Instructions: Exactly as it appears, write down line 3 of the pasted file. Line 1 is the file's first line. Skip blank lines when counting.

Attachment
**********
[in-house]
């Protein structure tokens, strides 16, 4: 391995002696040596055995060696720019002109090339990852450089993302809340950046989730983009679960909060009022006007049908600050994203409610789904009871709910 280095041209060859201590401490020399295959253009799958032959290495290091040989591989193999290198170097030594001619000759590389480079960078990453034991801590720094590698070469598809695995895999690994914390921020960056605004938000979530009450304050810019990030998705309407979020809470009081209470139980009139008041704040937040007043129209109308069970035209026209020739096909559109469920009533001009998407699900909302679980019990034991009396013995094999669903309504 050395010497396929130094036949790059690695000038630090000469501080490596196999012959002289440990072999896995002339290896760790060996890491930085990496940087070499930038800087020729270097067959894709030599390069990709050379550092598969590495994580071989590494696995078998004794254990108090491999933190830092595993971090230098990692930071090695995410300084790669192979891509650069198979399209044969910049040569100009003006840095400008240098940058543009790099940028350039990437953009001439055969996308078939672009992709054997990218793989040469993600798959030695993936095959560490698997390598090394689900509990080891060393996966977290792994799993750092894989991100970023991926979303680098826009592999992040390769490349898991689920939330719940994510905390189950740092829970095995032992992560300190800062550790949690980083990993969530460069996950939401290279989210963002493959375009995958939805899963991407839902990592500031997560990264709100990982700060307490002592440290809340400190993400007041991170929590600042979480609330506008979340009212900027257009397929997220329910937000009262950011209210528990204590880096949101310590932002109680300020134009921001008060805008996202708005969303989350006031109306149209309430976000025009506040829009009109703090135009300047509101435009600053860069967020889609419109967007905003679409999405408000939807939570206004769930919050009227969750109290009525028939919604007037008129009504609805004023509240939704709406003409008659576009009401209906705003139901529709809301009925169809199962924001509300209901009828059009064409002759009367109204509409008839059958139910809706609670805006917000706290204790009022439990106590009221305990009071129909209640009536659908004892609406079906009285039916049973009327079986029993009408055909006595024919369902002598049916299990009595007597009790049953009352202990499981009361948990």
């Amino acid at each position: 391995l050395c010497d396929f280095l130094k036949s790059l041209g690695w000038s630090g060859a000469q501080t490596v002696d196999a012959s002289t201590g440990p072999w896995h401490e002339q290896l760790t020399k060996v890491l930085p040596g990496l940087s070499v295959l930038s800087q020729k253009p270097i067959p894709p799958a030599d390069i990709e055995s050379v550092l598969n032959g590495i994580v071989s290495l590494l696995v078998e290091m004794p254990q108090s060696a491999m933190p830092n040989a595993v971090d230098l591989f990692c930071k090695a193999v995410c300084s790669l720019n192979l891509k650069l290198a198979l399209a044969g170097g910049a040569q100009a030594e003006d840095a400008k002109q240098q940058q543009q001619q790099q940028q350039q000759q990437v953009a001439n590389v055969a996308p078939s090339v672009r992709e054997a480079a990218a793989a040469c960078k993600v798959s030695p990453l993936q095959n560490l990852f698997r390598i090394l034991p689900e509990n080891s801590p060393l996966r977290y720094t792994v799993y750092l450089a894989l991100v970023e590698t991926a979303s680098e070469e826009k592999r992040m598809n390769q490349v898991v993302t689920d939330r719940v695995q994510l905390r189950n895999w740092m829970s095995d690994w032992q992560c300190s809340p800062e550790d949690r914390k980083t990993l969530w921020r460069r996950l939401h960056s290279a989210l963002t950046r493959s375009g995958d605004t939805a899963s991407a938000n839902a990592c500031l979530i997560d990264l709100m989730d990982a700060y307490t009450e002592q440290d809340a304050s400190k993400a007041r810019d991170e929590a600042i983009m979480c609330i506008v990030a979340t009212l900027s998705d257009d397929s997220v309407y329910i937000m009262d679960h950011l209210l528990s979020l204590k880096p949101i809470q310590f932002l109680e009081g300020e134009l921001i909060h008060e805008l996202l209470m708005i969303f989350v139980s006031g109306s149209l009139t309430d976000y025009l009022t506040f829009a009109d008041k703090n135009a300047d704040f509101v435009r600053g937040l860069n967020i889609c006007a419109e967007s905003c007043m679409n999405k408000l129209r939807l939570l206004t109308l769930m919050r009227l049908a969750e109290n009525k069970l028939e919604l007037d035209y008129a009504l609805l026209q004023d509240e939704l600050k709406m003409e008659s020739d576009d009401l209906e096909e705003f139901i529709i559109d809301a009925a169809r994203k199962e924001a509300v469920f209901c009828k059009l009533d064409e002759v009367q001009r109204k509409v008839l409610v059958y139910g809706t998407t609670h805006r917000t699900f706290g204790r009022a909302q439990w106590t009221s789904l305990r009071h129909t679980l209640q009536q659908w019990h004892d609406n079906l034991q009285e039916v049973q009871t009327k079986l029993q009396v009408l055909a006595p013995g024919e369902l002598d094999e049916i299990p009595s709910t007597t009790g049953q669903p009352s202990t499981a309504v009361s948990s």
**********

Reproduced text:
């Amino acid at each position: 391995l050395c010497d396929f280095l130094k036949s790059l041209g690695w000038s630090g060859a000469q501080t490596v002696d196999a012959s002289t201590g440990p072999w896995h401490e002339q290896l760790t020399k060996v890491l930085p040596g990496l940087s070499v295959l930038s800087q020729k253009p270097i067959p894709p799958a030599d390069i990709e055995s050379v550092l598969n032959g590495i994580v071989s290495l590494l696995v078998e290091m004794p254990q108090s060696a491999m933190p830092n040989a595993v971090d230098l591989f990692c930071k090695a193999v995410c300084s790669l720019n192979l891509k650069l290198a198979l399209a044969g170097g910049a040569q100009a030594e003006d840095a400008k002109q240098q940058q543009q001619q790099q940028q350039q000759q990437v953009a001439n590389v055969a996308p078939s090339v672009r992709e054997a480079a990218a793989a040469c960078k993600v798959s030695p990453l993936q095959n560490l990852f698997r390598i090394l034991p689900e509990n080891s801590p060393l996966r977290y720094t792994v799993y750092l450089a894989l991100v970023e590698t991926a979303s680098e070469e826009k592999r992040m598809n390769q490349v898991v993302t689920d939330r719940v695995q994510l905390r189950n895999w740092m829970s095995d690994w032992q992560c300190s809340p800062e550790d949690r914390k980083t990993l969530w921020r460069r996950l939401h960056s290279a989210l963002t950046r493959s375009g995958d605004t939805a899963s991407a938000n839902a990592c500031l979530i997560d990264l709100m989730d990982a700060y307490t009450e002592q440290d809340a304050s400190k993400a007041r810019d991170e929590a600042i983009m979480c609330i506008v990030a979340t009212l900027s998705d257009d397929s997220v309407y329910i937000m009262d679960h950011l209210l528990s979020l204590k880096p949101i809470q310590f932002l109680e009081g300020e134009l921001i909060h008060e805008l996202l209470m708005i969303f989350v139980s006031g109306s149209l009139t309430d976000y025009l009022t506040f829009a009109d008041k703090n135009a300047d704040f509101v435009r600053g937040l860069n967020i889609c006007a419109e967007s905003c007043m679409n999405k408000l129209r939807l939570l206004t109308l769930m919050r009227l049908a969750e109290n009525k069970l028939e919604l007037d035209y008129a009504l609805l026209q004023d509240e939704l600050k709406m003409e008659s020739d576009d009401l209906e096909e705003f139901i529709i559109d809301a009925a169809r994203k199962e924001a509300v469920f209901c009828k059009l009533d064409e002759v009367q001009r109204k509409v008839l409610v059958y139910g809706t998407t609670h805006r917000t699900f706290g204790r009022a909302q439990w106590t009221s789904l305990r009071h129909t679980l209640q009536q659908w019990h004892d609406n079906l034991q009285e039916v049973q009871t009327k079986l029993q009396v009408l055909a006595p013995g024919e369902l002598d094999e049916i299990p009595s709910t007597t009790g049953q669903p009352s202990t499981a309504v009361s948990s």